One day, one of the sales guys asked me if I could fill in for them at a Business Networking meeting and I very reluctantly (my anxiety around social events was off the charts at this stage) said yes and went along. Everyone got to speak for a few minutes about the business they were representing and as we went around the room, one man introduced himself as Tim Leposa, owner of and personal trainer at ‘Fit for Living’. I had just recently given up smoking after 10+ years and thought maybe some training could help me lose the weight I’d gained from replacing the cigarette cravings with food. I signed up for personal training with Tim and started the next week. It still wasn’t the light bulb moment I had envisioned but I really did enjoy the training sessions and learning new things. But, like all new opportunities that presented themselves, I was mostly drunk when I got there. Habits come deep rooted and I had some deeply rooted bad habits.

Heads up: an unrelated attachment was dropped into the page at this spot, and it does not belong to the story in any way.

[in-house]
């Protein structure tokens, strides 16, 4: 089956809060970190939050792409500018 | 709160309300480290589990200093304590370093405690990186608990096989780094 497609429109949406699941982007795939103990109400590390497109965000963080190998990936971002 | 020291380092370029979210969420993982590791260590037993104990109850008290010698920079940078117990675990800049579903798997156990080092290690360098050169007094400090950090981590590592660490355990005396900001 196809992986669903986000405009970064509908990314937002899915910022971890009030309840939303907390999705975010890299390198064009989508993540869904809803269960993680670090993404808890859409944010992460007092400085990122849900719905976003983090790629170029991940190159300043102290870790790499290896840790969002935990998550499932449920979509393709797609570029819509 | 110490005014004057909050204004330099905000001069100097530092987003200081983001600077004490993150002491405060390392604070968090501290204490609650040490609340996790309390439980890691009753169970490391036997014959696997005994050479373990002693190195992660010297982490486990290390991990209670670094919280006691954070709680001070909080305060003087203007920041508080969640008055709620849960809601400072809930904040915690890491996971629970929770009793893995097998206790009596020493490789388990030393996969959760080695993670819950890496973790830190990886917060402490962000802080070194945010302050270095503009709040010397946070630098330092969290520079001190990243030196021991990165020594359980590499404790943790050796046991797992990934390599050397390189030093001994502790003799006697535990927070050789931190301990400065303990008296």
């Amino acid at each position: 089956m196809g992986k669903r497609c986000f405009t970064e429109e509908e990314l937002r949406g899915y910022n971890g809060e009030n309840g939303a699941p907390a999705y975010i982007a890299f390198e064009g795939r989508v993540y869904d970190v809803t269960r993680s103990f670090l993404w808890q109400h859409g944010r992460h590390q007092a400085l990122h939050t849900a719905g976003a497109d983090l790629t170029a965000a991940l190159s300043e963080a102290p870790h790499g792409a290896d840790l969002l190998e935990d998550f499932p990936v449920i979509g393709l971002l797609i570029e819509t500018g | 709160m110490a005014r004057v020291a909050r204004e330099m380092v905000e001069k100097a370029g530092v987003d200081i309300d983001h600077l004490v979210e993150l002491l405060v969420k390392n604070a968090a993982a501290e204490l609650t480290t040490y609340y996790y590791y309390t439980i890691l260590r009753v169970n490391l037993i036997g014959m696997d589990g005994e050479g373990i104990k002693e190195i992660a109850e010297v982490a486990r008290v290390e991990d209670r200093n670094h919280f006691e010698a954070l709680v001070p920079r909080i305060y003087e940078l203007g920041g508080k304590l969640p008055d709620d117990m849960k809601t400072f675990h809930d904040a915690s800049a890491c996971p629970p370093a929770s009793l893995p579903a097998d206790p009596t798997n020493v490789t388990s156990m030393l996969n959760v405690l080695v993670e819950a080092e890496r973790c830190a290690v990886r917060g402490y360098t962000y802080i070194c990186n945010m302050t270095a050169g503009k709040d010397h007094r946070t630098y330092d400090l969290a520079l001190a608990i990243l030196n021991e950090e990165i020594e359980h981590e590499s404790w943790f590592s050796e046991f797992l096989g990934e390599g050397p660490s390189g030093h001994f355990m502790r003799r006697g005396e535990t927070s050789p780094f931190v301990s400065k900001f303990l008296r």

During my time training with Tim he mentioned a Friday night group that he and his wife Amy held at their house every week and one day invited me to go along. I mostly said thanks but no thanks but over time my curiosity grew and I went along. The night involved sharing a meal with a bunch of people I’d never met and doing a Bible Study, neither of which I really wanted to entertain. But something stirred inside of me after that first night at their home. An unusual feeling I couldn’t describe. Was this it? Was this my ‘there has to be more to life?’ answer? I began attending every Friday night without fail (even if I was going out that night, I would go to Tim and Amy’s place first!) and found myself desiring to know more and more about the man they called Jesus. Over time, I felt something in me start to change. It may sound absurd but I was no longer drawn to certain things that had before consumed me. No longer did I want to be out all night and spend all of the next day in bed. I was no longer drawn to alcohol or drugs and really began to recognise the person I was when I was drinking. I began to really dislike the feeling of losing control. Giving up alcohol made me quite anxious to begin with because I didn’t know myself without it. I had relied on it for so long as the only way of being social that it had become a crutch.

Getting to know myself was a process and at times, extremely challenging. But a challenge I was willing to take and a process I was willing to go through…..